Electronic cameras (e.g., cameras based on CCD detector arrays, CMOS technology, etc.) are capable of acquiring image data across a wide dynamic range. This range is suitable for handling most illumination variations within scenes, and lens aperture changes are usually employed to encompass scene-to-scene illumination variations. Typically though, this dynamic range is lost when the image is digitized or when the much narrower dynamic range of print and display media are encountered. For example, most consumer-type images are digitized to 8-bits/color band (256 gray levels/color band) and most display and print media are even more limited to a 50:1 dynamic range.
A commonly encountered instance of the color constancy problem is the spectral difference between daylight and artificial (e.g., tungsten) light which is sufficiently strong to require photographers to shift to some combination of film, filters and processing to compensate for the spectral shift in illumination. Though film photographers can attempt to approximately match film type to spectral changes in lighting conditions, digital cameras must rely strictly on filters. However, these methods of compensation do not provide any dynamic range compression thereby causing detail and color in shadows to be lost or severely attenuated compared to what a human observer would actually see.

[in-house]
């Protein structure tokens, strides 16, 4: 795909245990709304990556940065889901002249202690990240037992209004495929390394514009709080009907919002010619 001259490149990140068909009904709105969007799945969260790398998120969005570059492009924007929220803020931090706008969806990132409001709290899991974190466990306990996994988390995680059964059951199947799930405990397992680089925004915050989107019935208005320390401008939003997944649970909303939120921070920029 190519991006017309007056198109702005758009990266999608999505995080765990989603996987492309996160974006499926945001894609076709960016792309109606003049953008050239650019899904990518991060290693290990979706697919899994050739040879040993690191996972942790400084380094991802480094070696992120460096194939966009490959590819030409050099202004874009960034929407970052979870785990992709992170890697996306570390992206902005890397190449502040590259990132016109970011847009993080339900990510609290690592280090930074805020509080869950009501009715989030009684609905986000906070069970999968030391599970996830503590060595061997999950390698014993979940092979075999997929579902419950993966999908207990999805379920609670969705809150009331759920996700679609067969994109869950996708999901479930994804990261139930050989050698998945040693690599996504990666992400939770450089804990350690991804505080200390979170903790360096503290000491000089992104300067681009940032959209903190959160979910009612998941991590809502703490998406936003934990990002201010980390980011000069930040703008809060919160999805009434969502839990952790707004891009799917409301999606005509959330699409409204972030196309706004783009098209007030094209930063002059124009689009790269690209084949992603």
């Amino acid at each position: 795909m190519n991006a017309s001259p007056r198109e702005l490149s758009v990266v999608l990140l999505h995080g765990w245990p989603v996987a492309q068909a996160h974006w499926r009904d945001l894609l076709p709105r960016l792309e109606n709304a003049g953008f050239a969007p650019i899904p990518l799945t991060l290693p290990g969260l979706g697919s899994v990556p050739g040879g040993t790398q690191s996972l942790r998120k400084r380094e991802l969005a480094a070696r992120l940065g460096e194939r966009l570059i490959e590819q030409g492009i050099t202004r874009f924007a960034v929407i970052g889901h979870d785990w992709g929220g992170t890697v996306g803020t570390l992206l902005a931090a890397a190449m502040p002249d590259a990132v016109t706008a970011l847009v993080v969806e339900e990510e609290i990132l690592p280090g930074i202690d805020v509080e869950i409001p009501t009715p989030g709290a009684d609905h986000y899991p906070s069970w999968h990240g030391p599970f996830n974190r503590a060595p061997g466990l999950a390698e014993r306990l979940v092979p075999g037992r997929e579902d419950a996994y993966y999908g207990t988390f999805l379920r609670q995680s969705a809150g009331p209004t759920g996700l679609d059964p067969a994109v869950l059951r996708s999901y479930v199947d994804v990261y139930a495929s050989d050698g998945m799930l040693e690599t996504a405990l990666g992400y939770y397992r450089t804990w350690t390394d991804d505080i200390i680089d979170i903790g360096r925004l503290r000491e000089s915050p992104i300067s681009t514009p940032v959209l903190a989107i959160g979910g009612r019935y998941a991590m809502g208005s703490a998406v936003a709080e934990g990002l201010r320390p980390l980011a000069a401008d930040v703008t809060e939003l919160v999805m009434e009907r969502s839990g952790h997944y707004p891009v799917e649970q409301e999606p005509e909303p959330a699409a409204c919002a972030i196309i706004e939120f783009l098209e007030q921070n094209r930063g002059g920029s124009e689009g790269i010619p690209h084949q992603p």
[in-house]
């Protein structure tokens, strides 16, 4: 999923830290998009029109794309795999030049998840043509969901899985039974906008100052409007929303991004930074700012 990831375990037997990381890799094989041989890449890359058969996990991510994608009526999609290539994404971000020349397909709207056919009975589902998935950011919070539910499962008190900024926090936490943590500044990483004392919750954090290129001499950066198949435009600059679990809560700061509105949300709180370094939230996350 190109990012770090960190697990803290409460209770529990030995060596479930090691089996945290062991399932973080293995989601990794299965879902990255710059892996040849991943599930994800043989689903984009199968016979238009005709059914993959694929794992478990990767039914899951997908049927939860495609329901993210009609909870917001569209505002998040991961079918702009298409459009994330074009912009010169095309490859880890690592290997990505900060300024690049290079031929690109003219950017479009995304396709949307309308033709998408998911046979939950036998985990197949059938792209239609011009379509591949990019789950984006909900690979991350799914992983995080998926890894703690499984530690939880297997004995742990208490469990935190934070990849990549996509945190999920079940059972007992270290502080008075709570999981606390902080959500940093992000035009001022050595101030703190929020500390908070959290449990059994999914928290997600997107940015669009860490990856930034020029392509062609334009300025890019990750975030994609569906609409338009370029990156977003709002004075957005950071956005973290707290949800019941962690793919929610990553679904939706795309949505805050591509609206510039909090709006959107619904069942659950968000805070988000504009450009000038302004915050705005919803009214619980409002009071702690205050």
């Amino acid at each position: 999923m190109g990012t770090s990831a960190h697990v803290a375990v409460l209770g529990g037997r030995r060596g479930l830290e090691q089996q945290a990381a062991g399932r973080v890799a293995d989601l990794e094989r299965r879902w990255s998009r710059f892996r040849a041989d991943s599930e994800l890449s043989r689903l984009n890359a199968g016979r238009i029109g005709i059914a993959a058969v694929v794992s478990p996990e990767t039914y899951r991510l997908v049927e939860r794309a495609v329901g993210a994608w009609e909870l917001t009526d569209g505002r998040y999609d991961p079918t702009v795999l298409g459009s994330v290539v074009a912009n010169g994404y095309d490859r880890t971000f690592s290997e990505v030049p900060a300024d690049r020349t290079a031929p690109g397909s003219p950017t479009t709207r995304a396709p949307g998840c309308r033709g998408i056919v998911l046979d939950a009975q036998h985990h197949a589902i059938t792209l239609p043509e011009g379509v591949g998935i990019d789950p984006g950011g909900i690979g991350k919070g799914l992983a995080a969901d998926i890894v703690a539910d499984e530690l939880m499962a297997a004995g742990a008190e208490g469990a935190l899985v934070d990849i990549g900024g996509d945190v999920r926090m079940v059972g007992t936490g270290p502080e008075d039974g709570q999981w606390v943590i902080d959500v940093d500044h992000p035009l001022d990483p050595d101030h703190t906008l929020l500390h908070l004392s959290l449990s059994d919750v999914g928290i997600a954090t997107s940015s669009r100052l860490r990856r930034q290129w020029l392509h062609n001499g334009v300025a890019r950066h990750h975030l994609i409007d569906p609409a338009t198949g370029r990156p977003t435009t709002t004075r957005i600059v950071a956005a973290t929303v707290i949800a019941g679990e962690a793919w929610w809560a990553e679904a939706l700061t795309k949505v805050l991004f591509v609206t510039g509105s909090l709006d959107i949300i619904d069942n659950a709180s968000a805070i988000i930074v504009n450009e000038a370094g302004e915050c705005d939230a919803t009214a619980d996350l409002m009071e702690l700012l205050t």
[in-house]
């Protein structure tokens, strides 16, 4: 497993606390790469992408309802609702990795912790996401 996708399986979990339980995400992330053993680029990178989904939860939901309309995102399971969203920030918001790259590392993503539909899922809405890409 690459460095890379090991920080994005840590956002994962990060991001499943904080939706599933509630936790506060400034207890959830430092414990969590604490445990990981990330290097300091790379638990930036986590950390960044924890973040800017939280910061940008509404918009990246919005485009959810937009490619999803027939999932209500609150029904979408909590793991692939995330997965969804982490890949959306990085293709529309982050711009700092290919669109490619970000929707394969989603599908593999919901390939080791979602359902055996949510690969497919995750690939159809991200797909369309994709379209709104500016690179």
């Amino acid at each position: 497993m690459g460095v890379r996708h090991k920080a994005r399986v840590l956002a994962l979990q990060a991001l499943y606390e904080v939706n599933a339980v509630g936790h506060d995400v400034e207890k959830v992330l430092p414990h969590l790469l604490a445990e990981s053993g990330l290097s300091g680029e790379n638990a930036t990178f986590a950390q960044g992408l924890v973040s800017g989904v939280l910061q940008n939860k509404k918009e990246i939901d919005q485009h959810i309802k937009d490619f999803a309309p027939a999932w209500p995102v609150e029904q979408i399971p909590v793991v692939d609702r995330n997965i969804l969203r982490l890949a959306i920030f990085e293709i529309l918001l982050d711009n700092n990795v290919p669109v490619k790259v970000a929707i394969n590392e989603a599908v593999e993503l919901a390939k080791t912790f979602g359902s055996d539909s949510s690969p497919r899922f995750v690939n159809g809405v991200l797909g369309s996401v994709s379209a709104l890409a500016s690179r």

Another problem encountered in color and non-color image processing is known as color/lightness rendition. This problem results from trying to match the processed image with what is observed and consists of 1) lightness and color “halo” artifacts that are especially prominent where large uniform regions of an image abut to form a high contrast edge with “graying” in the large uniform zones, and 2) global violations of the gray world assumption (e.g., an all-red scene) which results in a global “graying out” of the image.